The method of determining the uncertainty in the estimated fields is discussed
by Richmond and Kamide [1988]. This uncertainty arises both from the total
effective errors in the observations (which includes the effects of errors
in the assumptions used by the AMIE procedure, as well as, measurement
error) and from the incomplete coverage of the observations. Data-poor
regions like the Arctic Ocean, for example, have large uncertainties in
the mapped fields. The weight for any given datum is the inverse square
of its expected error. The error includes not only measurement errors,
but also errors due to finite truncation of the series of coefficients,
errors in the assumptions employed in the AMIE procedure and errors introduced
by accepting data from a window of time about the period of interest. In
general the observations windows are plus or minus 15 minutes for satellite
data, and approximately 5 minutes for ground-based data. We expect greater
errors to be associated with longer temporal mismatches. We impose exponentially
decreasing weights on observations temporally distant from the estimation
time. In addition, we now compare the mean square differences between computed
fields and observations with what the error analysis of AMIE predicts for
these differences, and when necessary we adjust the effective data errors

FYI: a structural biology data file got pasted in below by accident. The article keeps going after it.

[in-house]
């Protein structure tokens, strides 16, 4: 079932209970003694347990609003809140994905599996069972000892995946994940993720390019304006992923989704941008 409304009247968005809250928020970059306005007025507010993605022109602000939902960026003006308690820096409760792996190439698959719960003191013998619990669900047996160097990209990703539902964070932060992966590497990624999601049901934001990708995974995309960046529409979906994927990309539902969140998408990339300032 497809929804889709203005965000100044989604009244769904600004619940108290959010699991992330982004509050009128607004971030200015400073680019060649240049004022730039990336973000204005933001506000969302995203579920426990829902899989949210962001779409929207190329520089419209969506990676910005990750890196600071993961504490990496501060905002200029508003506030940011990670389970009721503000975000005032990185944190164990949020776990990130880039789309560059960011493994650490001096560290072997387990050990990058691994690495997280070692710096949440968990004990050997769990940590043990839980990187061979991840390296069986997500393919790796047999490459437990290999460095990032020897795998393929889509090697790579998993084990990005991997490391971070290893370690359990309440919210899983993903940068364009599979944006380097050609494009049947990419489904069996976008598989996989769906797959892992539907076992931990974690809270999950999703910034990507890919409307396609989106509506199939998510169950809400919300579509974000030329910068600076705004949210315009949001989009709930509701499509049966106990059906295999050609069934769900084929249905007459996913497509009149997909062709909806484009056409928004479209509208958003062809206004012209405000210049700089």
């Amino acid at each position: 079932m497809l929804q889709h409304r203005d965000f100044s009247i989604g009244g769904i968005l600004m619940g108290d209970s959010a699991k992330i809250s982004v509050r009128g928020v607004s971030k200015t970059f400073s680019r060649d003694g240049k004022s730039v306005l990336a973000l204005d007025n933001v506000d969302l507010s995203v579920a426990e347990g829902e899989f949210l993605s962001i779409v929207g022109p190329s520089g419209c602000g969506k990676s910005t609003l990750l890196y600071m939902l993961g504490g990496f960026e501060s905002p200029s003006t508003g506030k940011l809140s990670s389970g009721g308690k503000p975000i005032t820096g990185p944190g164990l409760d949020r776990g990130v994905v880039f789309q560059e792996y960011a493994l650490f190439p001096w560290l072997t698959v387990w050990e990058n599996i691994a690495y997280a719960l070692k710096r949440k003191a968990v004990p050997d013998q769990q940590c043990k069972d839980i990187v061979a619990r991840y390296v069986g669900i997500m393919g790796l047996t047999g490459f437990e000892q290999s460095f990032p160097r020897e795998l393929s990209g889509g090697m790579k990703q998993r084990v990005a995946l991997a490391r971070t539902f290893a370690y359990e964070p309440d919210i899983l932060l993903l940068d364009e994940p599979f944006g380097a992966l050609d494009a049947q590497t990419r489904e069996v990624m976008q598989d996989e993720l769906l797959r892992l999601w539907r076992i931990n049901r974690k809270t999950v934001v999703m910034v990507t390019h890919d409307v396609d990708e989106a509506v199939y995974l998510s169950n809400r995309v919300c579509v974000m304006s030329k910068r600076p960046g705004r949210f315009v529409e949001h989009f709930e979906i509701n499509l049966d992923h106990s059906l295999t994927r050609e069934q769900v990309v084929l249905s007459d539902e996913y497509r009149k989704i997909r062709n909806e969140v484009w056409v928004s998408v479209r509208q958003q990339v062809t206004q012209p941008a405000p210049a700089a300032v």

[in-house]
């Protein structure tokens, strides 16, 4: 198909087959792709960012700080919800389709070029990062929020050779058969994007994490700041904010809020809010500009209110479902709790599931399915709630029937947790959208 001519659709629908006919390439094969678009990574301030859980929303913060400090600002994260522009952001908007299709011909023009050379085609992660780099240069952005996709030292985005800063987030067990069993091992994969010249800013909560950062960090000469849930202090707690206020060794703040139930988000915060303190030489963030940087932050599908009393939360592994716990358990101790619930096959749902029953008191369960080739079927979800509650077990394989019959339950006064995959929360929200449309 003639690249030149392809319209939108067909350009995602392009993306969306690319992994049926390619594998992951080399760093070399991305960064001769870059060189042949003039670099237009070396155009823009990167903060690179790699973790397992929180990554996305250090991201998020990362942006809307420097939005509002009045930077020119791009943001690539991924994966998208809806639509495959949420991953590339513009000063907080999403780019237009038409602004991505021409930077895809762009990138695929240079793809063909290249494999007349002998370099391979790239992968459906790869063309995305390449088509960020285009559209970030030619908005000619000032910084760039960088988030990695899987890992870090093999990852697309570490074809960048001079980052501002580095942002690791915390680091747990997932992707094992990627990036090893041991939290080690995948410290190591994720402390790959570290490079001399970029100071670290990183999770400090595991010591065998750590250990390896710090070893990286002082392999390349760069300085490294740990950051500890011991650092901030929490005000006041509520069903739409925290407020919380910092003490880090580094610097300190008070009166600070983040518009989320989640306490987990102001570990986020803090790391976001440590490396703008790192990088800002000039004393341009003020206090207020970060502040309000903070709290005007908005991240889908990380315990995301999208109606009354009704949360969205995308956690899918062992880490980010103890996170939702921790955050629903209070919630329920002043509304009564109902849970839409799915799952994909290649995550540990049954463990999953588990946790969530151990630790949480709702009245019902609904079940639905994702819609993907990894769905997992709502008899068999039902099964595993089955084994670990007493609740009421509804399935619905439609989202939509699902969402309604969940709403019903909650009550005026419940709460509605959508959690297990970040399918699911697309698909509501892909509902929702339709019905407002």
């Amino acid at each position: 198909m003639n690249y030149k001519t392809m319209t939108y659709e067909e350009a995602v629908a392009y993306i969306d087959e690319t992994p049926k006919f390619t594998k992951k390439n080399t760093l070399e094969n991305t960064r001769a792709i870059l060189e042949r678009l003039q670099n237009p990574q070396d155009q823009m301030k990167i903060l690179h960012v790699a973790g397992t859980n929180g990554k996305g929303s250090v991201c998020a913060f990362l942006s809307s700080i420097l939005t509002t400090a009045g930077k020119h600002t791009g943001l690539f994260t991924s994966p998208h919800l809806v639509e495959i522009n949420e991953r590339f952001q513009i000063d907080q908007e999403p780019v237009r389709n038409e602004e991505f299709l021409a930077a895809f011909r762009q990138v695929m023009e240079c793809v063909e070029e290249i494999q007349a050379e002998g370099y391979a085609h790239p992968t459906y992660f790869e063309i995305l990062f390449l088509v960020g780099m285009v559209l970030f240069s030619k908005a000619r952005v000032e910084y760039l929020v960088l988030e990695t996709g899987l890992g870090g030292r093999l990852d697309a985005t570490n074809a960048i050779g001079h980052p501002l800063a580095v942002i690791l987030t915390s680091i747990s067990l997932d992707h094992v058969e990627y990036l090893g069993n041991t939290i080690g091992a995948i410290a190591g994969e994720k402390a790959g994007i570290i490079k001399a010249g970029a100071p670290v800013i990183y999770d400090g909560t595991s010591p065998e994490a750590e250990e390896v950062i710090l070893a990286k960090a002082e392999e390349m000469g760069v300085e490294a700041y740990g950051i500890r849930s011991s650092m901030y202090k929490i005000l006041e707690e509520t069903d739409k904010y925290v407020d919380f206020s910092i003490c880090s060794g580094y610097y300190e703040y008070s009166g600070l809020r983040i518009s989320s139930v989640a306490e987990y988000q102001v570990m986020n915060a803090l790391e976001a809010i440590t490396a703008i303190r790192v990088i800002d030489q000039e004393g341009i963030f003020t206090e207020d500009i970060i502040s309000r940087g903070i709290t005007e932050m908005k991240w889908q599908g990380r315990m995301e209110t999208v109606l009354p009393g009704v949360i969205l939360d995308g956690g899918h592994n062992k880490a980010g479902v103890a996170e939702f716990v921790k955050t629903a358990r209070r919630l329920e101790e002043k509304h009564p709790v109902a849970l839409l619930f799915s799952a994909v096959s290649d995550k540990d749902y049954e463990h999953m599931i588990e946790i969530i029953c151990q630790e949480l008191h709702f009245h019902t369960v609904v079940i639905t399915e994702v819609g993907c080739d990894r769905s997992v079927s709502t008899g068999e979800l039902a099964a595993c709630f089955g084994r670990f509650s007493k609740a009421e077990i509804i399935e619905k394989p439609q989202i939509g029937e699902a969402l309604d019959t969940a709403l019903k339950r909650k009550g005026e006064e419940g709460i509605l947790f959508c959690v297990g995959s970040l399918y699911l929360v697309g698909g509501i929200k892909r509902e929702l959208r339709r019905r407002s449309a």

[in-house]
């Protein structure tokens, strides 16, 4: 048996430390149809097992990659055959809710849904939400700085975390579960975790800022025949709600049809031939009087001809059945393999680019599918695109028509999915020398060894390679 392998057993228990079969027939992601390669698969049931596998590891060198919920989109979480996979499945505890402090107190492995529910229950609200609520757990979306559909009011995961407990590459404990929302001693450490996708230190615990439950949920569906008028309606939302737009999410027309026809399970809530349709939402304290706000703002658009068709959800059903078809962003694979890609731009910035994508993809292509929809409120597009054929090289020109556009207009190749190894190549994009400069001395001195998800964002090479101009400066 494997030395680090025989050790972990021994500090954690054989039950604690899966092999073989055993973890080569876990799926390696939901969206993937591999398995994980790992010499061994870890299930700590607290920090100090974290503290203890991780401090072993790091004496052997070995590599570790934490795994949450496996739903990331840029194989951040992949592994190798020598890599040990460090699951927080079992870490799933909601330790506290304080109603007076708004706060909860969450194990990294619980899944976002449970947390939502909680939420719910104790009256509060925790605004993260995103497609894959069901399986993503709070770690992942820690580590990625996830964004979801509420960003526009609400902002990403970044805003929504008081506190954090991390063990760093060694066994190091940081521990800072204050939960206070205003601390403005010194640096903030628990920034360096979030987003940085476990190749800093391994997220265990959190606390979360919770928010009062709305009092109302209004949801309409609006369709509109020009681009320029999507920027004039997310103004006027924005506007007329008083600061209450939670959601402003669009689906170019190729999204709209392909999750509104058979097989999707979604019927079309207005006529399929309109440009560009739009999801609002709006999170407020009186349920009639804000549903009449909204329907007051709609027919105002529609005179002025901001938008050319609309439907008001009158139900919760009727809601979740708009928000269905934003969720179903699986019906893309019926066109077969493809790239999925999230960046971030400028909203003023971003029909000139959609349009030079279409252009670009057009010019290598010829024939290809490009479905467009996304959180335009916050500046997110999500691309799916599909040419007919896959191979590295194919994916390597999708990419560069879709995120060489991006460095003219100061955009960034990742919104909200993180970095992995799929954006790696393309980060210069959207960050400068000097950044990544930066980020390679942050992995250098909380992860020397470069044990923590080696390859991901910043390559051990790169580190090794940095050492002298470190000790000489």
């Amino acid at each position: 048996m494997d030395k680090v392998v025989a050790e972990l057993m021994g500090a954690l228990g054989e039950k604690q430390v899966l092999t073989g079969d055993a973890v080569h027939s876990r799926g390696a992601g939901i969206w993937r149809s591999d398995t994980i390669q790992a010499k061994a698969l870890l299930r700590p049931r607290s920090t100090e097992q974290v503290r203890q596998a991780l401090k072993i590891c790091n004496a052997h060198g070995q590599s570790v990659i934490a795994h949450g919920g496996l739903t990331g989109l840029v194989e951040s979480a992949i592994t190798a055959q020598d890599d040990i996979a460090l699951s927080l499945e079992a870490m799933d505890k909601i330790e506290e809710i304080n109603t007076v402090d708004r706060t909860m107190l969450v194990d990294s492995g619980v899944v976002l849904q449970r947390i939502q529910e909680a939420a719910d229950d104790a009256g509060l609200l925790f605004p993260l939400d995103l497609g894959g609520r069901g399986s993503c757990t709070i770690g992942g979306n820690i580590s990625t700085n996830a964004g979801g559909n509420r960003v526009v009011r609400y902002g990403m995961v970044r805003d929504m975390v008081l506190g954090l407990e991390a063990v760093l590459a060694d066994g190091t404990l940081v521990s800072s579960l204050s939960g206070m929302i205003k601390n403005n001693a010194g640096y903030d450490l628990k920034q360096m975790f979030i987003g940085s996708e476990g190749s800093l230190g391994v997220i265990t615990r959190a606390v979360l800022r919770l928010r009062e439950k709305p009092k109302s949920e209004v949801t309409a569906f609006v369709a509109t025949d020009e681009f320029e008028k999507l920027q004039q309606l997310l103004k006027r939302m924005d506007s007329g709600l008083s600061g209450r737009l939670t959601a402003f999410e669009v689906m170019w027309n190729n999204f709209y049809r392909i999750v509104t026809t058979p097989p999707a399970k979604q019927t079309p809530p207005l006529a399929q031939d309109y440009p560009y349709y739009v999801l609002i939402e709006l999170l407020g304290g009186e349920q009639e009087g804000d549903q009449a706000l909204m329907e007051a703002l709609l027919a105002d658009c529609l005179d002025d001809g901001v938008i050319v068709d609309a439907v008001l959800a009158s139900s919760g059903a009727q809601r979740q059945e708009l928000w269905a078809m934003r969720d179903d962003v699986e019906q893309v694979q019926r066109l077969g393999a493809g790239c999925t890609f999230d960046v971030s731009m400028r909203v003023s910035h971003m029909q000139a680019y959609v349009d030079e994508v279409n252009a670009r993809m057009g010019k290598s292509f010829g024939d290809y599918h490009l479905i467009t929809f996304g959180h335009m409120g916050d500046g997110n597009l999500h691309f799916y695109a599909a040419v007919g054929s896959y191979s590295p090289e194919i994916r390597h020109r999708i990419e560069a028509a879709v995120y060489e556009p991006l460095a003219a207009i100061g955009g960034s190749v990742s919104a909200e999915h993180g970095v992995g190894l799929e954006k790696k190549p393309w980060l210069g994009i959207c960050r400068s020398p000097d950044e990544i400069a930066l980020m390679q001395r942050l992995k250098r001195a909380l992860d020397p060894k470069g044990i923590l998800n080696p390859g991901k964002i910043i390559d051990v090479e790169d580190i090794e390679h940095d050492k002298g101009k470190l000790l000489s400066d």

to improve the agreement in this comparison. This adjustment increases
the objectivity of the data error specifications, which are a necessary
input to the AMIE procedure.

CONDUCTANCE

The ability of the AMIE procedure to accurately relate the currents
to the electric field via Ohm's Law requires knowledge of the ionospheric
conductance distribution. The AMIE technique can incorporate direct and
indirect information about the height integrated conductivities. The procedure
has an explicit estimation of the distributions of auroral energy flux
and mean particle energy, based on the direct observations from satellites
and indirect information from ground magnetometers. The energy flux and
mean energy of auroral particles are closely related to the height-integrated
ionospheric Pedersen and Hall conductivities, which are estimated in the
first stage of the AMIE procedure. Our initial estimates of the auroral
energy flux are made by the statistical auroral conductivity model of Fuller-Rowell
and Evans [1987], parameterized by the 10-level Hemispheric Power Index
(HPI). Energy fluxes and average energies of the auroral precipitating
electrons measured by DMSP, and most recently UARS [Lu et al, 1996], are
used to calculate Hall and Pedersen conductance modifiers. The conversion
from flux to conductance for DMSP data are based on empirical formulae
from Robinson et al. [1987] and a UV conductance model is added. The electron